I will confess I am not a sports fan. I am not competitive by nature, and I participated in 4 different competitive sports before I realized it. So I do not play sports, and I also do not watch them except for a few select Olympic sports. And I do not recall hearing of the Universiade before Kazan 2013 came on the scene.
That being said, I am interested in the Universiade in Kazan for one reason: security. The events in Kazan this summer (6-17 July) will be a test run for next winter’s Olympic Games in Sochi. They will be a test for Russia’s security apparatus, and could potentially be a test run for terrorists too.
I want to briefly look at the threats facing the Summer Universiade and what the authorities say they are doing to combat these threats.
The security threat is vague. We know that Tatarstan has seen some terrorist activity in the last year or so. Last July, there was a dual attack on Tatarstan’s mufti and his deputy [http://www.rferl.org/content/tatarstan-attack-spar-fears-that-islamist-threat-is-spreading/24650674.html]. The mufti miraculously survived, but his deputy did not. It is still unclear who exactly was behind the dual attack, as fingers were pointed at both “Wahabbis” & some kind of power struggle over money/influence [http://www.interfax-religion.com/?act=news&div=9570].
Shortly thereafter a video was posted to YouTube [http://www.youtube.com/watch?feature=player_embedded&v=BH0_CVDy8oQ#!] of an unmasked man claiming to be Tatarstan’s emir, and reaffirming loyalty to Dokku Umarov, leader of the North Caucasus Emirate. However, it was unclear if the video was authentic.
A month later, a car exploded on the highway to Kazan [http://www.rferl.org/content/three-killed-in-tatarstan-car-blast/24682340.html]. The authorities said it was a group of 3 men who were planning a terrorist attack. Their intended target was not identified.
In late October 2012, a Counterterrorism Operation (CTO) was conducted in Kazan [http://rt.com/news/russia-militants-special-operation-140/ & http://vserusskie.ru/news/134123%5D. This was the first CTO ever conducted in Tatarstan, and ended with 2 militants, and 1 FSB officer dead [http://www.bbc.co.uk/news/world-europe-20072293].
As for how the authorities are preparing for the event in July, here is what their candidature proposal says [http://kazan2013.net/index.php?id=questionnaire]:
Kazan has a rich experience of hosting major events including sports competitions. The level of security provided during the Universiade will satisfy the highest demands. The Organizing Committee will develop a detailed plan for ensuring safety at all facilities, especially in and around the Universiade Athletes’ Village which will be guarded twenty-four hours a day by law enforcement officers. In order to prevent illegal trespassing, the territory will be regularly patrolled and CCTV cameras will be used. Sports competition venues will be fenced by portable metal barriers. Participants and spectators will be required to pass through check points equipped with standard metal detectors. In order to ensure no forbidden objects and weapons are carried through, all bags will be checked by security guards and documents will be subject to electronic inspection. All Universiade facilities and nearby areas will be patrolled by canine handlers with dogs specially trained to search for explosives.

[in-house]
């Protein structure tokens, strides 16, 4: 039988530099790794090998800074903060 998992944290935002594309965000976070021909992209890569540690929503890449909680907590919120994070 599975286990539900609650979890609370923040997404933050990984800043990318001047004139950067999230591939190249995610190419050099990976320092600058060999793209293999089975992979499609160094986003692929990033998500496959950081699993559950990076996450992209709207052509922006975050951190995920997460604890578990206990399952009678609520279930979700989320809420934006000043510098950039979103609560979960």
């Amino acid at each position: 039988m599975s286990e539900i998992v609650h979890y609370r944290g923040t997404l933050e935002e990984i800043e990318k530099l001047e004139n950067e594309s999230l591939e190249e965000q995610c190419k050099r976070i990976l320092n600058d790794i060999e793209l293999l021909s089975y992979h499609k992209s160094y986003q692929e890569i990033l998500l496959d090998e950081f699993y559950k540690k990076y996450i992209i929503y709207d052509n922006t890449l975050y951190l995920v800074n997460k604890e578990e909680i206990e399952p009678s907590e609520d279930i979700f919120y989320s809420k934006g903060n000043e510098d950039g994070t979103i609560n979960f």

About 10,000 law enforcement officers from Tatarstan and the neighboring regions will be on active duty during the Universiade. If necessary, more officers can be available to guarantee safety. The Ministry of Internal Affairs of the Republic of Tatarstan guarantees the presence of safety staff in required numbers and the reliability of the safety system during the Universiade. Moreover, specially trained volunteers in distinctive uniform, selected from Kazan University students, will help ensure public order at the Universiade facilities and recreational areas.
These are all good traditional methods of crowd control, but how effective will they be against a car bomb, for example? Tatarstan has been relatively quiet since the shootout in Kazan last October, but that is not a guarantee of safety, especially considering the fact that we know almost nothing about the insurgency in Tatarstan, including how many people claim membership. There is also a possibility that a group from the North Caucasus insurgency could come in and use Kazan as a test run for the Olympic Games in Sochi next winter.
The threat against the Universiade in July is real, however much the authorities wish to publicly turn a blind eye. This is not to say they are not gathering intelligence even now against a threat, but the lack of transparency is concerning.